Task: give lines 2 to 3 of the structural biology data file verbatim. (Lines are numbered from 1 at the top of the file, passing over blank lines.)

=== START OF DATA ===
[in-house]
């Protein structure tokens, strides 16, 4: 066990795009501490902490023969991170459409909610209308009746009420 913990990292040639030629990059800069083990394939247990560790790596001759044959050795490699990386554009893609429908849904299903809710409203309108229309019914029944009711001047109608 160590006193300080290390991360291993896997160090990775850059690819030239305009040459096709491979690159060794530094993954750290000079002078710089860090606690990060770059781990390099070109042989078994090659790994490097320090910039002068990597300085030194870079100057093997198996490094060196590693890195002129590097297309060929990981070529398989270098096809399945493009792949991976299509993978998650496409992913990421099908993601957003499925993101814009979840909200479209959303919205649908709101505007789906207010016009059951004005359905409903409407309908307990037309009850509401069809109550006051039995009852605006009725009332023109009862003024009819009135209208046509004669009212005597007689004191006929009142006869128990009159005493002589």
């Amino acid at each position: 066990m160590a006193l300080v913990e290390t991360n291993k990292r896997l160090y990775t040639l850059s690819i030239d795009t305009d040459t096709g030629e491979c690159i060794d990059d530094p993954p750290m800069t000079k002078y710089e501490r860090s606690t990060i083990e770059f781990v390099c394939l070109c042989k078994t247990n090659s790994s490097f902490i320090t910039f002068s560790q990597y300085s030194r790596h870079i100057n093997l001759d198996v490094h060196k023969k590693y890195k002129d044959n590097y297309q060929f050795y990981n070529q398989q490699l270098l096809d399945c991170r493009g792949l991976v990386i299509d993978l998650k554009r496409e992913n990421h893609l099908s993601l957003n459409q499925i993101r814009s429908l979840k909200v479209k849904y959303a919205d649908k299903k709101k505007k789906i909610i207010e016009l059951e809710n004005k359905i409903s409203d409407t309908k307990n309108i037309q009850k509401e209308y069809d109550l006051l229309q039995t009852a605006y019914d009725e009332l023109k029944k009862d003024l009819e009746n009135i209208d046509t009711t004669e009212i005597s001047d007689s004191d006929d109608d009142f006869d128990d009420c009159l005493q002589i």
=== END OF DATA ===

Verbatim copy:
């Protein structure tokens, strides 16, 4: 066990795009501490902490023969991170459409909610209308009746009420 913990990292040639030629990059800069083990394939247990560790790596001759044959050795490699990386554009893609429908849904299903809710409203309108229309019914029944009711001047109608 160590006193300080290390991360291993896997160090990775850059690819030239305009040459096709491979690159060794530094993954750290000079002078710089860090606690990060770059781990390099070109042989078994090659790994490097320090910039002068990597300085030194870079100057093997198996490094060196590693890195002129590097297309060929990981070529398989270098096809399945493009792949991976299509993978998650496409992913990421099908993601957003499925993101814009979840909200479209959303919205649908709101505007789906207010016009059951004005359905409903409407309908307990037309009850509401069809109550006051039995009852605006009725009332023109009862003024009819009135209208046509004669009212005597007689004191006929009142006869128990009159005493002589």
């Amino acid at each position: 066990m160590a006193l300080v913990e290390t991360n291993k990292r896997l160090y990775t040639l850059s690819i030239d795009t305009d040459t096709g030629e491979c690159i060794d990059d530094p993954p750290m800069t000079k002078y710089e501490r860090s606690t990060i083990e770059f781990v390099c394939l070109c042989k078994t247990n090659s790994s490097f902490i320090t910039f002068s560790q990597y300085s030194r790596h870079i100057n093997l001759d198996v490094h060196k023969k590693y890195k002129d044959n590097y297309q060929f050795y990981n070529q398989q490699l270098l096809d399945c991170r493009g792949l991976v990386i299509d993978l998650k554009r496409e992913n990421h893609l099908s993601l957003n459409q499925i993101r814009s429908l979840k909200v479209k849904y959303a919205d649908k299903k709101k505007k789906i909610i207010e016009l059951e809710n004005k359905i409903s409203d409407t309908k307990n309108i037309q009850k509401e209308y069809d109550l006051l229309q039995t009852a605006y019914d009725e009332l023109k029944k009862d003024l009819e009746n009135i209208d046509t009711t004669e009212i005597s001047d007689s004191d006929d109608d009142f006869d128990d009420c009159l005493q002589i």